|The Frankfurt-Tipp rating:|
|Original title:||Paradise Hills|
|Production country:||USA/Spanien 2019|
|Running time:||Ca. 95 min.|
|Rated:||From 12 years|
The rebellious Uma (Emma Roberts) wakes up one day in a deceptive paradise. Against her will, she was shipped by her parents to Paradise Hills, an isolated island where girls from wealthy families are sent to become the best version of themselves. The Duchess (Milla Jovovich) rules here with an iron hand behind a friendly, naive façade. An individually tailored treatment should lead the girls on the right path. But Uma doesn't want to be manipulated. With her new friends Chloe (Danielle McDonald), Yu (Awkwafina) and the pop star Amarna (Eiza Gonzalez) she wants to flee the island. But when she discovers the dark secret hidden behind the dreamlike backdrop of Paradise Hills, it could be too late to escape…
One has to leave Alice Waddington's directing debut "Paradise Hills" alone: The movie looks great. The director can create an oppressively beautiful atmosphere, from which the production can profit extremely until the finale. One can almost lose oneself in the voluptuous pictures and feels almost as numb as the girls, who are here subjected to a very special form of brainwashing. In this respect, this film is really something special. The ensemble of very different actresses can also be considered an absolute plus point. You quickly feel inclined to give the mystery drama a thumbs up. But unfortunately the confused story puts a spoke in the wheel.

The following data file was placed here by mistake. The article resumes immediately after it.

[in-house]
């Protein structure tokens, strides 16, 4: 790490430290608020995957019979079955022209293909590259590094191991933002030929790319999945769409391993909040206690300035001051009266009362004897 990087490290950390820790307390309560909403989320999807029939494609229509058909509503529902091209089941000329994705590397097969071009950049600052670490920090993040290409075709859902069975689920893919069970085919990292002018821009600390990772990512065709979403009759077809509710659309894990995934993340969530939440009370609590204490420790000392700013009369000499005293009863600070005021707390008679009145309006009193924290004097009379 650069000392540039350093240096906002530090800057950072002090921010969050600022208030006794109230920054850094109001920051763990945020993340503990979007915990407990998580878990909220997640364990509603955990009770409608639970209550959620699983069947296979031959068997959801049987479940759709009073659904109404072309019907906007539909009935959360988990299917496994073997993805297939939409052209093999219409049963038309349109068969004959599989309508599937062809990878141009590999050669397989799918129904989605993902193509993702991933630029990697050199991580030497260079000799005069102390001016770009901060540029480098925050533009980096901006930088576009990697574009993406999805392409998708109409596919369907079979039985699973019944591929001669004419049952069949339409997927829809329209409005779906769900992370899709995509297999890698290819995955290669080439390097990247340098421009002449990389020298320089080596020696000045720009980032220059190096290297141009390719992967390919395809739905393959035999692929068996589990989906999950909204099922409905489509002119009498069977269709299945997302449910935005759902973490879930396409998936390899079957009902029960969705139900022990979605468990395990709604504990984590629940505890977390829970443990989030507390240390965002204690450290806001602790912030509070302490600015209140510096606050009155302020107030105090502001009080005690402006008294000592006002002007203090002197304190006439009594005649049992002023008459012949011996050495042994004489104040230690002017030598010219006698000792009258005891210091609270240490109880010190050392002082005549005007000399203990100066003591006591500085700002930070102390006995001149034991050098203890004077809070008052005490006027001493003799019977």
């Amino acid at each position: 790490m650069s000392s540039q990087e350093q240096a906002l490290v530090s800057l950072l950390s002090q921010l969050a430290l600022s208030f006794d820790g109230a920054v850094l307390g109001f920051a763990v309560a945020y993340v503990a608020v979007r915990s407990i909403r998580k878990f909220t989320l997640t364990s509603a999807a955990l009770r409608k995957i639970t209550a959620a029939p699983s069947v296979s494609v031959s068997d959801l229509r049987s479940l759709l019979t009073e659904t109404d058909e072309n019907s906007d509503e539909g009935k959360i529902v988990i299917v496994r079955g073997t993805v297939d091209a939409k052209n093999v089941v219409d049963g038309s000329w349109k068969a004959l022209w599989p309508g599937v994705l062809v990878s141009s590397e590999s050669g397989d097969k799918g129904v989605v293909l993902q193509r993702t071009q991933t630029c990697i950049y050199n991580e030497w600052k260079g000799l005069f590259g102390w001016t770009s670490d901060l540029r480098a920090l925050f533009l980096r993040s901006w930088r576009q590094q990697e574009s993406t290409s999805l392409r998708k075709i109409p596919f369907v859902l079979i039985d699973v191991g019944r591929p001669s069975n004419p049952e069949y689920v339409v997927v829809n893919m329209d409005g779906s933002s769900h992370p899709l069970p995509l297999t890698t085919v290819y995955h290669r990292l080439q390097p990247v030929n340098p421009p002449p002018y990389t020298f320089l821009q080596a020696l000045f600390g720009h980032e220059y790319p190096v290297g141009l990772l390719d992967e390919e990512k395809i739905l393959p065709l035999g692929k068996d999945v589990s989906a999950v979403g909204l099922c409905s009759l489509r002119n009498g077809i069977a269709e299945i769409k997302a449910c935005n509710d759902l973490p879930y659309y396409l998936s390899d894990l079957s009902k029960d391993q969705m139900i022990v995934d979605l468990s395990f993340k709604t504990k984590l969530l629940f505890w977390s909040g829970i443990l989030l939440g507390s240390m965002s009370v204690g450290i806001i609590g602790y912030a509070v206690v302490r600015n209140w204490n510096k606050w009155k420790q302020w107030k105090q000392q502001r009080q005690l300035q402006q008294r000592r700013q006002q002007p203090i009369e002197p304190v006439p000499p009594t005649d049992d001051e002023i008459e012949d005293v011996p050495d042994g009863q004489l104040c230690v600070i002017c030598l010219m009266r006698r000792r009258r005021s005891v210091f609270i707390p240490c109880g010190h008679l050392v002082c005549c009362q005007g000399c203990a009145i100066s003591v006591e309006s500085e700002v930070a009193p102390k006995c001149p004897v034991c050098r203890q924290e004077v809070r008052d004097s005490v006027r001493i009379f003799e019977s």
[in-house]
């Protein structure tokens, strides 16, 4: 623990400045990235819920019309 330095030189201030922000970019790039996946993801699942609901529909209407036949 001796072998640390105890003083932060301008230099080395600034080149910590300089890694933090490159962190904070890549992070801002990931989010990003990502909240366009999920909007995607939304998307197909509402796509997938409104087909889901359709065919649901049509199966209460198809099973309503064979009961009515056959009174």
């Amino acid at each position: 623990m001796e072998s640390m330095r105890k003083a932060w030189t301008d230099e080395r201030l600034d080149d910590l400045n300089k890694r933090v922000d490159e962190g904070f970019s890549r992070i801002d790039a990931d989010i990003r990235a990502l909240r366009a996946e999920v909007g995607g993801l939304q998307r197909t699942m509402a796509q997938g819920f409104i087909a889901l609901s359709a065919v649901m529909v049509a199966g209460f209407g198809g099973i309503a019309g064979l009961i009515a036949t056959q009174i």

You get the feeling that Waddington wanted to stage an overlong "Black Mirror" episode here, without ever reaching the dramaturgical class of this series. Not only is the mystery around the island not as surprising and shocking as the creators might have intended. No question: The idea behind this secret is not bad at all - and also a little bit frightening. Because if you think about it a bit more intensively, you come to the conclusion that there would actually be some people who would use the service of an institution like Paradise Hills, if it really existed.
On the other hand, the longer consideration also reveals that the idea is not so new at all. There was already a film in 2005 that made use of a very similar "surprising twist" (which one is not to be revealed, since connoisseurs of this film would immediately know what "Paradise Hills" is all about). It is undeniable that "Paradise Hills" has a special charm and looks really great. But there is not as much behind it as it seems at first glance. And therefore the "worth seeing" can only exist with restrictions.
An article by Frankfurt-Tipp